That's good. Thank you, sir. Twenty-five bid — nine huntherd and seventy-five dol'rs for this most useful hand. The price rose to one thousand dollars, at which the useful hand was knocked down to one of the black hats near me. The auctioneer and the negro and his buyer all walked off together to settle the transaction, and the crowd moved away.

“That nigger went cheap,” said one of them to a companion, as he walked towards the shade. “Yes, Sirr! Niggers is cheap now — that's a fact.” I must admit that I felt myself indulging in a sort of reflection whether it would not be nice to own a man as absolutely as one might possess a horse — to hold him subject to my will and pleasure, as if he were a brute beast without the power of kicking or biting — to make him work for me — to hold his fate in my hands: but the thought was for a moment. It was followed by disgust.

I have seen slave markets in the East, where the traditions of the race, the condition of family and social relations divest slavery of the most odious characteristics which pertain to it in the States if but the use of the English tongue in such a transaction, and the idea of its taking place among a civilized Christian people, produced in me a feeling of inexpressible loathing and indignation. Yesterday I was much struck by the intelligence, activity, and desire to please of a good-looking colored waiter, who seemed so light-hearted and light colored I could not imagine he was a slave. So one of our party, who was an American, asked him: “What are you, boy — a free nigger?” Of course he knew that in Alabama it was most unlikely he could reply in the affirmative. The young man's smile died away from his lips, a flush of blood embrowned the face for a moment, and he answered in a sad, low tone: “No, sir! I b'long to Massa Jackson,” and left the room at once. As I stood at an upper window of the capitol, and looked on the wide expanse of richly-wooded, well-cultivated land which sweeps round the hill-side away to the horizon, I could not help thinking of the misery and cruelty which must have been borne in tilling the land and raising the houses and streets of the dominant race before whom one nationality of colored people has perished within the memory of man. The misery and cruelty of the system are established by the advertisements for runaway negroes, and by the description of the stigmata on their persons — whippings and brandings, scars and cuts — though these, indeed, are less frequent here than in the border States.

On my return, the Hon. W. M. Browne, Assistant-Secretary of State, came to visit me — a cadet of an Irish family, who came to America some years ago, and having lost his money in land speculations, turned his pen to good account as a journalist, and gained Mr. Buchanan's patronage and support as a newspaper editor in, Washington. There he became intimate with the Southern gentlemen, with whom he naturally associated in preference to the Northern members; and when they went out, he walked over alongwith them. He told me the Government had already received numerous — I think he said 400 — letters from ship-owners applying for letters of marque and reprisal. Many of these applications were from merchants in Boston, and other maritime cities in the New England States. He further stated that the President was determined to take the whole control of the army, and the appointments to command in all ranks of officers into his own hands.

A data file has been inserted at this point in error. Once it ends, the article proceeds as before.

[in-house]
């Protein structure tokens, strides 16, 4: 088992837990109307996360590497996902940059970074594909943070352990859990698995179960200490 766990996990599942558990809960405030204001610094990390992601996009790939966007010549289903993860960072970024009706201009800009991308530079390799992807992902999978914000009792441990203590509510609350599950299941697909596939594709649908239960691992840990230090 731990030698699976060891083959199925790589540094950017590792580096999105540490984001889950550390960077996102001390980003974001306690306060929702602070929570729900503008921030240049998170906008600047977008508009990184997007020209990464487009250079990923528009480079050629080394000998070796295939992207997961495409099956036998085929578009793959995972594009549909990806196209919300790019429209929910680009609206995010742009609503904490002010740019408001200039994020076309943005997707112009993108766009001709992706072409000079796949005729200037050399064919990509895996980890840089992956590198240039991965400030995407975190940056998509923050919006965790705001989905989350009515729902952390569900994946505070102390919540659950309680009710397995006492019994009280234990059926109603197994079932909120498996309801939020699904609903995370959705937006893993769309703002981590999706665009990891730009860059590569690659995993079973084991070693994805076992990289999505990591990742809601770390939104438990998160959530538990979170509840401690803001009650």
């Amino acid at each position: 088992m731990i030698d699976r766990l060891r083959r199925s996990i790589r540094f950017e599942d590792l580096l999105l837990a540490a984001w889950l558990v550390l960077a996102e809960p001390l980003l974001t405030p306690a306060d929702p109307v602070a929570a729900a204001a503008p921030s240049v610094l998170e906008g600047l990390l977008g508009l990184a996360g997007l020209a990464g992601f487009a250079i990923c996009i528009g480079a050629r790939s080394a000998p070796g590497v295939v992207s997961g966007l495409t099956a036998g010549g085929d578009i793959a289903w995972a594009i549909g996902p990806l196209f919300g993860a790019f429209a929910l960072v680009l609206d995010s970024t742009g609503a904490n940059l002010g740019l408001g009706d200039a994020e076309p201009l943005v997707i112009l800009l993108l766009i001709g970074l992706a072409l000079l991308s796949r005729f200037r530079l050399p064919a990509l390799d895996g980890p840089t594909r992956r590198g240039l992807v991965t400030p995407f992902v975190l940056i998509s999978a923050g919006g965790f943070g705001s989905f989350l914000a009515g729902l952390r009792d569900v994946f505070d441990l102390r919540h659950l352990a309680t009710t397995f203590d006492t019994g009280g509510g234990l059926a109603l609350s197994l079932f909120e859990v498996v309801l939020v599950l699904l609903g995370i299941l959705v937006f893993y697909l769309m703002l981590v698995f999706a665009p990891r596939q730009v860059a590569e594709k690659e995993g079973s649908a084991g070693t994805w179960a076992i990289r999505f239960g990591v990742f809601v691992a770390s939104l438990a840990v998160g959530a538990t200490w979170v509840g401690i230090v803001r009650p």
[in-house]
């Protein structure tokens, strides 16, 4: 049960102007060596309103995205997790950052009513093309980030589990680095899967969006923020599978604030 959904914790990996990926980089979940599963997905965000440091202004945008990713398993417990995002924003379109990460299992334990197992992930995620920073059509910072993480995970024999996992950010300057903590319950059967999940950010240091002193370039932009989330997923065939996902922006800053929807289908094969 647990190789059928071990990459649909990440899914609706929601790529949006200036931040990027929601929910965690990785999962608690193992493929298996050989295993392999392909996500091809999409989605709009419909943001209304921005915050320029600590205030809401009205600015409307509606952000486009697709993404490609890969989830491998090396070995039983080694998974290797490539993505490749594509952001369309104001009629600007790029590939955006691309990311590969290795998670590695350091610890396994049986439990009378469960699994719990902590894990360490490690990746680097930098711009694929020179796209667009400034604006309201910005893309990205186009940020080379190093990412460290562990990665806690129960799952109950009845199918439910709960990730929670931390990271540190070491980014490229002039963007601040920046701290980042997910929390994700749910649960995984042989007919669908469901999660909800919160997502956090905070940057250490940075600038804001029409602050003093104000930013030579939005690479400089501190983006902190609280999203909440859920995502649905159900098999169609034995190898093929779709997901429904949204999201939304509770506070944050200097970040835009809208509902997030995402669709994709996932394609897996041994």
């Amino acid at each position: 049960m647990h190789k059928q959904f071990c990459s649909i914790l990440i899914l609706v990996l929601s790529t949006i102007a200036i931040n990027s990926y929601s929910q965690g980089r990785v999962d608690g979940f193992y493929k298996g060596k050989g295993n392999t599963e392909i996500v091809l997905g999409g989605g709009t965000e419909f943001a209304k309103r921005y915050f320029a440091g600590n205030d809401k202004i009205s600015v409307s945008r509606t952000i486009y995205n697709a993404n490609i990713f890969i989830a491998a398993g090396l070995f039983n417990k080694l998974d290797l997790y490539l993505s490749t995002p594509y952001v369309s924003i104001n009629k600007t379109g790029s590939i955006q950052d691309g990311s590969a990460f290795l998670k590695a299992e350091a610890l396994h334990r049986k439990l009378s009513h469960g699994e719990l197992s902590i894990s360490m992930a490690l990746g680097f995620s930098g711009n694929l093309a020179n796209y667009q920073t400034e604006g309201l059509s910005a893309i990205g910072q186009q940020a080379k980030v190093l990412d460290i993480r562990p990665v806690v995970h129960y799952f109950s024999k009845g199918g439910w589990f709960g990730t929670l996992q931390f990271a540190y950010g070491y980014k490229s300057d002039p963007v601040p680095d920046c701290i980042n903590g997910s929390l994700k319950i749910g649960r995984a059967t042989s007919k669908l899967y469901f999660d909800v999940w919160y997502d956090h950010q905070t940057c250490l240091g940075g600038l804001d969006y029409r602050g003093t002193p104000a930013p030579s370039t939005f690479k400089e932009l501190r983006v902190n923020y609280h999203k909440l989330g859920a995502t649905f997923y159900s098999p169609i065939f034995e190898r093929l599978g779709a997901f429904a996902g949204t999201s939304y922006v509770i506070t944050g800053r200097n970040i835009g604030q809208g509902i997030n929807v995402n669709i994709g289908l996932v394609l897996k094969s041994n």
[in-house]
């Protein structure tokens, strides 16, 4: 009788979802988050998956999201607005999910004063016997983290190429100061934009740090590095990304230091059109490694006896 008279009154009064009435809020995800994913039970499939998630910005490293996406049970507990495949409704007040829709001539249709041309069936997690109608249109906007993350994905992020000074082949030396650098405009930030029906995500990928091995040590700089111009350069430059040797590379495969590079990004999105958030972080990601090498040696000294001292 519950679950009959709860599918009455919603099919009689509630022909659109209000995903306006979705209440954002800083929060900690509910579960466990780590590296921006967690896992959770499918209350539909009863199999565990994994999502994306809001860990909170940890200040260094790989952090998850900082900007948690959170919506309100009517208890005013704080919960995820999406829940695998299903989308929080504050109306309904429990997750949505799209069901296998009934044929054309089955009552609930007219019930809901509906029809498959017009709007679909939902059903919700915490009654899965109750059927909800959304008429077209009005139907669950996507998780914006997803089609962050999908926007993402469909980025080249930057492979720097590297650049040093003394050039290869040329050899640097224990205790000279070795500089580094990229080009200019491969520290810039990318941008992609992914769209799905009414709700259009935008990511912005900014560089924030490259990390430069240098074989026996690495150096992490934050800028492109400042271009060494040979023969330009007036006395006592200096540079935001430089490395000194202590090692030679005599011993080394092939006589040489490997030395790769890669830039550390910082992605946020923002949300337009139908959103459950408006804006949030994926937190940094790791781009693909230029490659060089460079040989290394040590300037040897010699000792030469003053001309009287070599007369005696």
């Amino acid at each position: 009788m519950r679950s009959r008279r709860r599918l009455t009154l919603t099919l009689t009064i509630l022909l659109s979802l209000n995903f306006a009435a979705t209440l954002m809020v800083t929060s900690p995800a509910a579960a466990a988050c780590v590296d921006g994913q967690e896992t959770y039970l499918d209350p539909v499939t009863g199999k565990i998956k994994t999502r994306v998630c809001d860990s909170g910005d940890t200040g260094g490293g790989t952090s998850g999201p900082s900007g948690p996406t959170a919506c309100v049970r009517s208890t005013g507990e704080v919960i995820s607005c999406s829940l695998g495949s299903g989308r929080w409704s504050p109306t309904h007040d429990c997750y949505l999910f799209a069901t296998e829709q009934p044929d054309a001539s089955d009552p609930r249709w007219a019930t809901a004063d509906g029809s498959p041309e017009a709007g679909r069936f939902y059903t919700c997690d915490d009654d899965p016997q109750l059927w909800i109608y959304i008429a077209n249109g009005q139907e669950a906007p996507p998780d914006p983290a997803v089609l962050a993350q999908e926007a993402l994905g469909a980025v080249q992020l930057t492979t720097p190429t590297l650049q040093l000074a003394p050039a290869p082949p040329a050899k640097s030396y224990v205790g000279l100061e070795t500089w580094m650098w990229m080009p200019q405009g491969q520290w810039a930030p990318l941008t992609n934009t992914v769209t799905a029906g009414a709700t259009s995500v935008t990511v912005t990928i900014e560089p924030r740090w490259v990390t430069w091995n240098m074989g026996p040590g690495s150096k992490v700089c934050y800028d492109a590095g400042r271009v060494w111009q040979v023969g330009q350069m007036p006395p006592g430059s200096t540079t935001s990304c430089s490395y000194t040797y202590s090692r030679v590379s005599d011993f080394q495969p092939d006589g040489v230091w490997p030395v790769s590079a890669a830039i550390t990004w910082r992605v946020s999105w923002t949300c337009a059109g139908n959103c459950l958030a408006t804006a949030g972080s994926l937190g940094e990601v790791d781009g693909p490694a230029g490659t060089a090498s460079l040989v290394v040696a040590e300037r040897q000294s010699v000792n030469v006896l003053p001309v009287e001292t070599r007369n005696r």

There is now no possible chance of preserving the peace or of averting the horrors of war from these great and prosperous communities. Thy Southern people, right or wrong, are bent on independence and on separation, and they will fight to the last for their object.

The press is fanning the flame on both sides: it would be difficult to say whether it or the telegraphs circulate lies most largely; but that as the papers print the telegrams they must have the palm. The Southerners are told there is a reign of terror in New York — that the 7th New York Regiment has been captured by the Baltimore people — that Abe Lincoln is always drunk — that General Lee has seized Arlington Heights, and is bombarding Washington. The New York people are regaled with similar stories from the South. The coincidence between the date of the skirmish at Lexington and of the attack on the 6th Massachusetts Regiment at Baltimore is not so remarkable as the fact, that the first man who was killed at the latter place, 86 years ago, was a direct descendant of the first of the colonists who was killed by the royal soldiery. Baltimore may do the same for the South which Lexington did for all the Colonies. Head-shaving, forcible deportations, tarring and feathering are recommended and adopted as specifics to produce conversion from erroneous opinions. The President of the United States has called into service of the Federal Government 42,000 volunteers, and increased the regular army by 22,000 men, and the navy by 18,000 men. If the South secede, they ought certainly to take over with them some Yankee hotel keepers. This “Exchange” is in a frightful state — nothing but noise, dirt, drinking, wrangling

SOURCE: William Howard Russell, My Diary North and South, p. 167-71

No comments: